Late in 2011, I reluctantly published my annual column dedicated to prognostications for the coming year. I say "reluctantly" because, frankly, I'm not all that adept at predicting the future. Yes, over the years, some of my calls in this column have been good ones, but sometimes that's been just plain dumb luck. I don't mind taking my lumps here, either. At some point, as I typically do, I'll revisit all the predictions: the good, the bad and the ridiculous. Today, however, I'm focusing on three "long-shot calls" I made that are panning out fairly well so far.
First, I predicted that Premier Exhibitions (PRXI) would be involved in a transaction for its Titanic assets. I've owned this name for quite a while, primarily because of the potential value of the 5,500 artifacts the company has retrieved from the wreck site.
This has been no slam dunk. But, in late December, the company announced that it was auctioning off these assets. (Yes, this really was announced after I turned in my predictions column -- but before that column was published. Just ask my editors!) Since then, the stock has been on fire, up 70% since Dec. 27.
There is an end in sight here too; the company will announce the auction results on April 15. At this point, the stock is almost completely dependent on the auction results. If it turns out there was a lack of bidders, or if bids came in below the $189 million estimate of the appraised value, watch out. Still, I remain long this stock. There's never been a collection quite like this one, though there are strings attached to being the buyer. Namely, the assets must remain together as a collection. You won't see any of these pieces on eBay (EBAY) -- ever.
Elsewhere, down-and-out restaurant name Cosi (COSI) has also performed quite well. I had surmised that , for this Panera (PNRA) wannabe, its operations would be the subject of continued activist activity to push through changes.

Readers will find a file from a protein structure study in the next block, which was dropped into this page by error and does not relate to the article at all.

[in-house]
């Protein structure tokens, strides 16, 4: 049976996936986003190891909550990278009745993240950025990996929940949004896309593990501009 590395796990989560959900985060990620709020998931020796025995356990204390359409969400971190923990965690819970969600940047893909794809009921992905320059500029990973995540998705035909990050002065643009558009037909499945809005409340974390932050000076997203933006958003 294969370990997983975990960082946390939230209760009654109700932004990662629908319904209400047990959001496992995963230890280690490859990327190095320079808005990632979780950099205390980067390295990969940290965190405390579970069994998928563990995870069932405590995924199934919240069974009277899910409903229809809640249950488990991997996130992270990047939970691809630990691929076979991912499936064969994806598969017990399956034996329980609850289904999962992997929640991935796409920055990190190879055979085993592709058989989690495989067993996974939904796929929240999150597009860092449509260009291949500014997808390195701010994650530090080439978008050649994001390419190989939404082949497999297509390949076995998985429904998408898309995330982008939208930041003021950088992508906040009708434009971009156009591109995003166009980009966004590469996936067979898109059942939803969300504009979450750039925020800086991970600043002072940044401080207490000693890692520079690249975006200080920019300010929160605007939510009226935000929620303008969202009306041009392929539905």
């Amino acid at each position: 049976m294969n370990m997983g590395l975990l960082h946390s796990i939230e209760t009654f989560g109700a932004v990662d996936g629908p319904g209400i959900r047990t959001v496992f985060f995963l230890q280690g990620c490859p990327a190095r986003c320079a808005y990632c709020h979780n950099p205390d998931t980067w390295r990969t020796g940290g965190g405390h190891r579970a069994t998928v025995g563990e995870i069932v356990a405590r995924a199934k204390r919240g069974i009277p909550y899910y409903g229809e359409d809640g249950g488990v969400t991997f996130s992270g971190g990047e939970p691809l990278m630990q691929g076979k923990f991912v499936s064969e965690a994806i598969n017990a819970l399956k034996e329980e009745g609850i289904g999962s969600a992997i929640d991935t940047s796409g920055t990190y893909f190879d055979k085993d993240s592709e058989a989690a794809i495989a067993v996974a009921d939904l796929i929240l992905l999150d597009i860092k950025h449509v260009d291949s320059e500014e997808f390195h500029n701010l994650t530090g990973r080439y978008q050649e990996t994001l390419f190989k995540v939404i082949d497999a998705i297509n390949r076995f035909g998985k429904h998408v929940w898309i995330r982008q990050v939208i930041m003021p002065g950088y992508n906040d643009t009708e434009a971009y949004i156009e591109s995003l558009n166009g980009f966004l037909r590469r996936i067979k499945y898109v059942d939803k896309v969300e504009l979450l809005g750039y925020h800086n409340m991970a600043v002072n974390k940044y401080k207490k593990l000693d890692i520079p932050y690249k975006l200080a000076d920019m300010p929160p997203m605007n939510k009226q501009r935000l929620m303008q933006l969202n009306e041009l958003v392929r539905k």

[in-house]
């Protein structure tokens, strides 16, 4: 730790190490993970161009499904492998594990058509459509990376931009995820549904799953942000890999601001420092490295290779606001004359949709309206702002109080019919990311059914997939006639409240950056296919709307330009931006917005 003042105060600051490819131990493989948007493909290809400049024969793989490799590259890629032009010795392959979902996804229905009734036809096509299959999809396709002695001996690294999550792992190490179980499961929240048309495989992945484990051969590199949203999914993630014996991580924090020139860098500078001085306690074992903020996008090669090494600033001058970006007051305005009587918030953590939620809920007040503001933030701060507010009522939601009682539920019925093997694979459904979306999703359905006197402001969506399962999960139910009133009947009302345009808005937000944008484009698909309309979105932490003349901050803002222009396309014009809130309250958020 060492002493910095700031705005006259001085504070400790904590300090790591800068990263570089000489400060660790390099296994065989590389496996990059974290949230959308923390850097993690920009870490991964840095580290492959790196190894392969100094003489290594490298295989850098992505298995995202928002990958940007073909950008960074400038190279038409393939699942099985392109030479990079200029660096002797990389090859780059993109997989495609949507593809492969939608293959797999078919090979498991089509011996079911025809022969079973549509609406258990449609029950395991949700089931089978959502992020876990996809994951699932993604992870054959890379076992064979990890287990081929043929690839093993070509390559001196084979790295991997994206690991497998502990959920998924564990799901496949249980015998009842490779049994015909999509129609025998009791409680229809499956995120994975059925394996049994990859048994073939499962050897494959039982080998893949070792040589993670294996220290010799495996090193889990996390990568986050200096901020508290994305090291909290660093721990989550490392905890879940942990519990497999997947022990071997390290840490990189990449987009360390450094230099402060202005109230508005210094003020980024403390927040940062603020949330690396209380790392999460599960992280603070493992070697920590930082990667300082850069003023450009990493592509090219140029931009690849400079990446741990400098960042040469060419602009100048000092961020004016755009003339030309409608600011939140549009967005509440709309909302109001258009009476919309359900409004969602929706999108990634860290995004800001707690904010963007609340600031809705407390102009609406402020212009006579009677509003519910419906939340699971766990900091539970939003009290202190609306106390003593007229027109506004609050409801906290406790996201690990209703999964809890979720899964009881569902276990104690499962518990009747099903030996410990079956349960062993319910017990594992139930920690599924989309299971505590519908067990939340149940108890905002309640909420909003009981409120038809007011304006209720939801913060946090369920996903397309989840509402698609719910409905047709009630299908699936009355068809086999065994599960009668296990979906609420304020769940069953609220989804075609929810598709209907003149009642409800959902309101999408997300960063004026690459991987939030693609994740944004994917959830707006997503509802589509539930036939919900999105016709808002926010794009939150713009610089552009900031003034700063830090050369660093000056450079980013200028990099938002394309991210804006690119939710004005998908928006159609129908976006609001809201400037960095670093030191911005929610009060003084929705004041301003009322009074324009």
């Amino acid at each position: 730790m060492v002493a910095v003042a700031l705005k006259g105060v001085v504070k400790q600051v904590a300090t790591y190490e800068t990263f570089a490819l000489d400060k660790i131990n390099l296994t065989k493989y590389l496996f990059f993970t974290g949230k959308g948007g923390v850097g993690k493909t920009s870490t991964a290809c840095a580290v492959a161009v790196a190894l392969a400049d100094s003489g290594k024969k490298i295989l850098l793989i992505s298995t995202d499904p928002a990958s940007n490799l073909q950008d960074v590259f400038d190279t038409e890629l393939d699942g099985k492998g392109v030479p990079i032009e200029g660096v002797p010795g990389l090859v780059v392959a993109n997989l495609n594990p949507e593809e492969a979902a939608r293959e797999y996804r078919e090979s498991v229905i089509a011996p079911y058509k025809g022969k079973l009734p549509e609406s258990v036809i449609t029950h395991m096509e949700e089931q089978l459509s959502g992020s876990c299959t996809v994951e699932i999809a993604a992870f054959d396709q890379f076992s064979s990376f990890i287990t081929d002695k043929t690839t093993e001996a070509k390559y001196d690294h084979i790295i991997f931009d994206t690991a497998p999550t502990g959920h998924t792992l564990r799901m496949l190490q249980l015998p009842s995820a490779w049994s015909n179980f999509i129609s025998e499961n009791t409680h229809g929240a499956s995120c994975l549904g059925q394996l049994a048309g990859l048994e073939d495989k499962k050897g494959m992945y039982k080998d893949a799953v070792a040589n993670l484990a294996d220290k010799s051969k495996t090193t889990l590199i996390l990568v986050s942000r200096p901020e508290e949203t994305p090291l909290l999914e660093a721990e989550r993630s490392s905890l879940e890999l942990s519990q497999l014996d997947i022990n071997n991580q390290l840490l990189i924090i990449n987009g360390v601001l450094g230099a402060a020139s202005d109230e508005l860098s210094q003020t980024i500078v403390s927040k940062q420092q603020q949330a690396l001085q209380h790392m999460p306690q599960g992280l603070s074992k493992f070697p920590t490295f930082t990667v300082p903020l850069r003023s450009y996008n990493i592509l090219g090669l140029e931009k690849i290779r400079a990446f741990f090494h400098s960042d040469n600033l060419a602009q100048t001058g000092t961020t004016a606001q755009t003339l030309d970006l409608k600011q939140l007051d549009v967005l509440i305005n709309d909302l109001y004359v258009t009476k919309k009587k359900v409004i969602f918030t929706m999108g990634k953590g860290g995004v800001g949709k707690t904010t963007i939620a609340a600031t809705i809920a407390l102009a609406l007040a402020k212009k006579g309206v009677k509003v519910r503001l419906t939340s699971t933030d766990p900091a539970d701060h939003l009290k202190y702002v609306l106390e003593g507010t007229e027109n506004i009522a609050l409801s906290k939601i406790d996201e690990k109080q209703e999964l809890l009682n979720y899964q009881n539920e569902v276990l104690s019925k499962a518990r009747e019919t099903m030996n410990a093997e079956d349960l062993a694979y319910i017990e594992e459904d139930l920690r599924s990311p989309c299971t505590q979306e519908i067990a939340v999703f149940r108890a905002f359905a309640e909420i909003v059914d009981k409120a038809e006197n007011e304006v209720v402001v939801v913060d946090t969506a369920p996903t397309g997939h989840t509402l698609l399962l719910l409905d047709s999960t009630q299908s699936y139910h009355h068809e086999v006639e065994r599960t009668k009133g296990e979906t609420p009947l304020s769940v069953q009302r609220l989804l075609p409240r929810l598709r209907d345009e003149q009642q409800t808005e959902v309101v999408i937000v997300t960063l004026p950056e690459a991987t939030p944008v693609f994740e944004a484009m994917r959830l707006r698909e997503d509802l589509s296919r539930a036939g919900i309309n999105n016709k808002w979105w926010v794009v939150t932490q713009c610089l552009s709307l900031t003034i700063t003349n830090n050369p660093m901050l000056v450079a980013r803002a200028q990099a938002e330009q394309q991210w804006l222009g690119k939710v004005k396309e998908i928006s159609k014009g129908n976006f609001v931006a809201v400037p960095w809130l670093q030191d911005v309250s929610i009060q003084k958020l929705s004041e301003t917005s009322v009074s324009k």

Well, in this case, the activist in question, Brad Blum, has instead joined forces with the company. The Burger King veteran, whose fund owns 6.8% of Cosi, ultimately gave up on his quest to become CEO. However, he did sign a consulting agreement with Cosi in early February, and changed his status from "activist" to passive shareholder. As a shareholder, I see this as a win. Blum knows what needs to be done at Cosi to turn it into a moneymaker, although it won't be easy. Cosi shares have risen more than 50% since late December.
Finally, Usec (USU), a supplier of low-enriched uranium, remains troubled. In my column, I surmised that nuclear names would stage a comeback in 2012. In the case of this name, shares jumped nearly 60% between year-end and late January, but they have since given back much of that. When the Obama administration set $150 million of the 2013 federal budget would go to support Usec's American Centrifuge Project, some saw this as a light at the end of the tunnel. But, let's face it, that budget is going nowhere.
In the meantime, Usec continues to trade like an option. It would be hard to imagine this company going under, but stranger things have happened -- and this is equity that we are talking about. While the company's market capitalization has fallen to just over $150 million, total enterprise value is still at about $650 million (with $700 million in debt, and $118 million in cash). Some good news here -- some hope -- would send these shares much higher. But, overall, this one is not for the faint of heart.
In fact, none of these are.